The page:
Alan Fujishin: Yes. The Oregon Water Resources Commission adopted the Integrated Water Resources Strategy in 2012 in response to a directive from the legislature to meet Oregon’s current and future water needs. It established better coordination among the various agencies responsible for different aspects of water as well as the local communities they serve. This is important in a state like ours, where a high-desert area may get less than 8 inches of precipitation a year, but a coastal area may get over 100. Each region has its own needs.

In 2015 and 2016, the state established four pilot planning areas for place-based water planning, one of which was the mid-coast. The other pilot areas are basically defined by single hydrological basins within the drier eastern part of the state, rather than by a series of eight basins, as ours is. The midcoast is also the most diverse in terms of local demographics and water use. The state is looking at each of these pilot programs to learn how place-based planning works and to inform future water planning efforts around the state.

One of the benefits of a place-based planning approach is that it’s portable and scalable. The problems we have on the mid-coast of Oregon are different from the problems people have in a basin just over the Cascades. The flexibility of the model makes it valuable in helping solve Oregon’s water problems in a way that is tailored to each region.

Municipal Water Leader: Who are the members of the partnership? Are they primarily organizations or individuals?

Field tour participants learn about water treatment facilities from an operator at the City of Lincoln City, Oregon.

Alan Fujishin: We wanted to maintain an open door for all potential partners to help inform the plan as well as help implement the plan once we have that in place. If folks support of our governing charter and want to participate as full partners, they can sign up at any one of our meetings. Some of our early partners were municipal and special water districts, local businesses and governments, state agency representatives, tribes, and local conservation groups. Since then, we’ve also attracted the interest of coastal residents who understand the value of water and want to contribute to a regional plan to help solve those issues. We have over 70 signed partners now, who run the gamut of water interests in the mid-coast. One of the benefits of the place-based planning approach is that a coastal resident who is just an interested member of the public has the same standing at the table as a large water provider. That levels the playing field and allows us to have meaningful discussions.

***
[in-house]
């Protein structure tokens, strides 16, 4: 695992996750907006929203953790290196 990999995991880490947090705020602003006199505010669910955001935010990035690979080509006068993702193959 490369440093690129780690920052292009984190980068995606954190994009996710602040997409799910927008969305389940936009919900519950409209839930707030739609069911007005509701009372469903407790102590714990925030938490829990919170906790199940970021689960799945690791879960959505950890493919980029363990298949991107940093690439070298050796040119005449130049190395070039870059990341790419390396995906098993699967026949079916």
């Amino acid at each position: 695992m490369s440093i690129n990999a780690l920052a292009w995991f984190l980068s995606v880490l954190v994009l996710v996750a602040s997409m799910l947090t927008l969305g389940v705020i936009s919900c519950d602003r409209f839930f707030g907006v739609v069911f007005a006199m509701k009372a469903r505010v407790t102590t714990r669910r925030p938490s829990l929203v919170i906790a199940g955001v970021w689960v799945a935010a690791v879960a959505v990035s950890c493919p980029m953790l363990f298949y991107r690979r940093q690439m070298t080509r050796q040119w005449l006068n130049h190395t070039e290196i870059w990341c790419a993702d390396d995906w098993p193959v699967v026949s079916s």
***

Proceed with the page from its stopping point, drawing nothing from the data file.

Municipal Water Leader: How is the partnership funded?

Alan Fujishin: The partnership has a range of funding sources. We receive some state funding through an Oregon WRD grant; we have also received grant funding from private nonprofits and organizations and from our local partners. We also receive significant in-kind funding from our local partners, including people’s time, effort, and talents.

Municipal Water Leader: How does the partnership plan to move from the research and planning stage to the implementation of its ideas?

Alan Fujishin: I think we’re doing a good job of identifying what the various needs are and projecting those needs into the future. We are aware that development and perhaps climate change are going to affect those needs, that Oregon may need more water in the future, and that our water supply may not be as robust as it has been in the past. Based on that understanding, we can then roll out ideas for how to address those issues together, regionally, and then prioritize those ideas. While those ideas may not be implemented by the partnership itself, our participating partners can work to secure the necessary resources and use the partnership’s plan to guide and validate their activities toward the benefit of the entire region, rather than working individually without mutual support.